- Variable descriptions
- A description and count of the underlying population for each output.
- Relationship to other data/tables which through combination may introduce secondary disclosive risks.
Only the following file types will be reviewed: HTML; TXT; CSV; TSV; SVG; JPG; JSON; PNG. (Email [email protected] if you need additional file types).
Once you have completed this form, the requested outputs will undergo independent review by two OpenSAFELY output checkers who will check that the outputs are within the scope of your original project proposal and that they do not present any disclosure risks. Please allow up to 1 week for feedback on your request.
The Permitted Study Results Policy may be updated: always check the policy before every new release request.
Tips for getting a quicker review Our resources for checking outputs are not unlimited, therefore it is advised to ensure you have all of your outputs ready at the same time for your project (or its current phase) so they can be reviewed together. Please make your outputs as understandable as possible for output checkers who will not be familiar with your project by, for example, using descriptive variable names and providing full descriptions of each output in the form provided.
Another reason to ensure your analyses are complete is that re-running your study definition a short time later (e.g. to create an additional variable) may produce small differences in the previous results, e.g. due to movement of patients or codes added retrospectively to patient records. If you have already released similar results, any small changes in new outputs may be subject to small number suppression which may prevent the new outputs being released at all. (One solution to minimise this issue is to round all of your results, e.g. to the nearest 5).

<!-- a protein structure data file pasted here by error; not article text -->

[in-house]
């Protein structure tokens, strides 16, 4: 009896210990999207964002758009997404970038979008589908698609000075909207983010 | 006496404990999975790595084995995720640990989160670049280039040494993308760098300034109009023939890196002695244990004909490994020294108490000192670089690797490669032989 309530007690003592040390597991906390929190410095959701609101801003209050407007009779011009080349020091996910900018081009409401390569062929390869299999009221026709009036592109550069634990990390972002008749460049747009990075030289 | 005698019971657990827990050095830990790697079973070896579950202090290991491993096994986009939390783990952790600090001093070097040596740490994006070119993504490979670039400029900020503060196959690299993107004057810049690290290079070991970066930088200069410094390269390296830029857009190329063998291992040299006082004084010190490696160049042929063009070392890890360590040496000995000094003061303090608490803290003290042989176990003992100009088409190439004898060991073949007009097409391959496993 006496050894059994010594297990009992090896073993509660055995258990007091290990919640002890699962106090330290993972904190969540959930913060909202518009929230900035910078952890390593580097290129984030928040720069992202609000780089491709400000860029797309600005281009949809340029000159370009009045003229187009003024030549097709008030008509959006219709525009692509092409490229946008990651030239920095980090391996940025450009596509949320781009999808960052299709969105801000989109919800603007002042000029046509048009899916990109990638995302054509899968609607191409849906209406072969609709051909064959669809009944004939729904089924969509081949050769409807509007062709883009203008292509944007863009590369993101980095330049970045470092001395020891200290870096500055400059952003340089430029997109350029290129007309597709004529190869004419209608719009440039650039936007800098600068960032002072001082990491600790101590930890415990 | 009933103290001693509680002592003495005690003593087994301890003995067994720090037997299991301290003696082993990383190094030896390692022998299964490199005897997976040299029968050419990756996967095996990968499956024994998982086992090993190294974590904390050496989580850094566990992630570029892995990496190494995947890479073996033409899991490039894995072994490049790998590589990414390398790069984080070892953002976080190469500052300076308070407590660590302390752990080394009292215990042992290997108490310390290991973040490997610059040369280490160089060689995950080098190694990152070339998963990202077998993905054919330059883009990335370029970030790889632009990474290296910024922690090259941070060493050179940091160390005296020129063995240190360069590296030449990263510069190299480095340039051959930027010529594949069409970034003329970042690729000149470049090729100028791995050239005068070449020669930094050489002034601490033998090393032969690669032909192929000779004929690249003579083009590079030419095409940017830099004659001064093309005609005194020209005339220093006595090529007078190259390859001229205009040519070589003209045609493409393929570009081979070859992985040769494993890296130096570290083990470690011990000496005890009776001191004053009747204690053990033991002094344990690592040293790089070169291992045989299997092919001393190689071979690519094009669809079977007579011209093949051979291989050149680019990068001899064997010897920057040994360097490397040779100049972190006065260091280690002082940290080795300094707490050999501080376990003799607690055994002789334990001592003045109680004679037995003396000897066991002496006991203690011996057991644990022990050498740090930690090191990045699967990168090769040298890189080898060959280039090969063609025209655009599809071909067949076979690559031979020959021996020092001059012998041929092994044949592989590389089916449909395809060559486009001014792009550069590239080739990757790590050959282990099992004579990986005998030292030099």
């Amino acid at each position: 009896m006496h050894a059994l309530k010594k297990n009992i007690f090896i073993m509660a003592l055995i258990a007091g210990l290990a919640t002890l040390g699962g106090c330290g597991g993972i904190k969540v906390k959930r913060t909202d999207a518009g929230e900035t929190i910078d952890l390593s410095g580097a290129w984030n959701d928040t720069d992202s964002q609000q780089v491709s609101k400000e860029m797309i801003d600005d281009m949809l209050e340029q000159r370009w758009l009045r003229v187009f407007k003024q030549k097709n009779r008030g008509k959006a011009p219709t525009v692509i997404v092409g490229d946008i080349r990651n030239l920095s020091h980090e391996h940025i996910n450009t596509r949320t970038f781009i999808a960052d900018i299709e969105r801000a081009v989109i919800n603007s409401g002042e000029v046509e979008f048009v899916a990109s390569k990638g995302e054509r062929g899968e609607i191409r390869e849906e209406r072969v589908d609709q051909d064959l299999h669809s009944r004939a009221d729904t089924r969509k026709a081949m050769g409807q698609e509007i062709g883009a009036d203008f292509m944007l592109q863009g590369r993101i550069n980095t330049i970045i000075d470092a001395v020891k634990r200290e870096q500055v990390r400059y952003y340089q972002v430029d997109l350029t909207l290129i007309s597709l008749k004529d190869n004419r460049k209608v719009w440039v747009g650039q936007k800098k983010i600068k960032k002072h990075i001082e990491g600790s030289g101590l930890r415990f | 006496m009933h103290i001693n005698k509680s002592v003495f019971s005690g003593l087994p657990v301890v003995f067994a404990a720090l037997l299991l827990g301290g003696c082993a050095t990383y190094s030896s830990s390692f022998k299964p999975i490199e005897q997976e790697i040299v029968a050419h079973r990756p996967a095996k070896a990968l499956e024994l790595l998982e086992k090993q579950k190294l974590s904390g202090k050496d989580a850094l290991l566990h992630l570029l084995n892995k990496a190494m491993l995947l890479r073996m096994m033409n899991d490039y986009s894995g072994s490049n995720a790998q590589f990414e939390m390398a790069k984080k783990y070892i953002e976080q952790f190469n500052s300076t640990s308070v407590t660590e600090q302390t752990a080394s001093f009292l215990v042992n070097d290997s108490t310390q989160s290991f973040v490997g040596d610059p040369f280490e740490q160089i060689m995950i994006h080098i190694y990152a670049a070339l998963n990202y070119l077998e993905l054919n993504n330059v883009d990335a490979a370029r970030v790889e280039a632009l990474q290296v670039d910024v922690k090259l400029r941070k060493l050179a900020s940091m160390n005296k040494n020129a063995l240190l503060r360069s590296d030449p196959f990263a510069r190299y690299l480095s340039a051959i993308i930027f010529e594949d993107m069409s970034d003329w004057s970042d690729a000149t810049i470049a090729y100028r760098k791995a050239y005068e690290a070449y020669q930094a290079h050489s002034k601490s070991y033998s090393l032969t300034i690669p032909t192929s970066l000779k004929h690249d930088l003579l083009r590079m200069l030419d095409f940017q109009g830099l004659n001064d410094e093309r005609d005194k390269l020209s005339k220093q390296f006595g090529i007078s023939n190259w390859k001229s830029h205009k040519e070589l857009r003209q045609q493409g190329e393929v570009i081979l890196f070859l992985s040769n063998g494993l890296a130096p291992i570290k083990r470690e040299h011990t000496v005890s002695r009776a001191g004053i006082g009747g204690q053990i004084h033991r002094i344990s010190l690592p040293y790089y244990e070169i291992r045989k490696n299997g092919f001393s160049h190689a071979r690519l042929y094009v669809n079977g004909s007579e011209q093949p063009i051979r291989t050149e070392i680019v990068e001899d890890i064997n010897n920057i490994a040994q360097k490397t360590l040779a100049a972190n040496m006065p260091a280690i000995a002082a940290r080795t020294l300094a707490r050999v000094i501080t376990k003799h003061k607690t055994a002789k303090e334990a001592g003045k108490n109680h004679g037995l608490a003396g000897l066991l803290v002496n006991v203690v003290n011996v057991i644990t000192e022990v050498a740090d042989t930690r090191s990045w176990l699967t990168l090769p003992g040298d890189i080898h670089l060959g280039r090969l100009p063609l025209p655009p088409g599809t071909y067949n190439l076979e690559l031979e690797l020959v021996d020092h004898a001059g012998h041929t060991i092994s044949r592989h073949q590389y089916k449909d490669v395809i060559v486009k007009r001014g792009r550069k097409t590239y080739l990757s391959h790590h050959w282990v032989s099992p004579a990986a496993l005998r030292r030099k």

3. How are files reviewed?🔗
Before any files are released from the secure server, they are checked independently by two trained OpenSAFELY output checkers. Each checked output is marked as one of the following categories:
- Approve — output meets disclosure requirements and is safe to be released
- Approve subject to change — output is an acceptable type for release, but has outstanding disclosure issues that must be addressed before release
- Reject — output is not an acceptable type for release. An example is the release of practice level data which does not meet the permitted study results policy
Once reviewed, the completed review request will be emailed back to you. If all outputs are approved, they will then be released. If one or more outputs are approved subject to change, you will need to address the disclosure issues and submit a new review form detailing the changes you have made.
4. Release of reviewed files🔗
All approved OpenSAFELY outputs are released to the workspace they belong to on the Jobs site.
Viewing released outputs🔗
View your released outputs by navigating to "Released Outputs" in the "Releases" section of your workspace on the Jobs site.
These outputs can be shared with project collaborators and published in line with our data sharing and publication policy. Please note that you should check this for each dataset that you have used: rules may vary.
Data may only be shared with individuals without Level 4 access after they have been released outside of the secure area. You MUST NOT screen share (or share via any other means) any results that have not been released through the official process.
Reporting a data breach🔗
If you discover files released to the Jobs site that have been insufficiently redacted and still contain sensitive information, you should immediately contact and email the following (providing as much information as possible): Amir Mehrkar (firstname.lastname@example.org); Ben Goldacre (email@example.com); [email protected]; and your co-pilot. Ensure you do not share these files and if they have already been shared please identify as best as possible with whom they have been shared.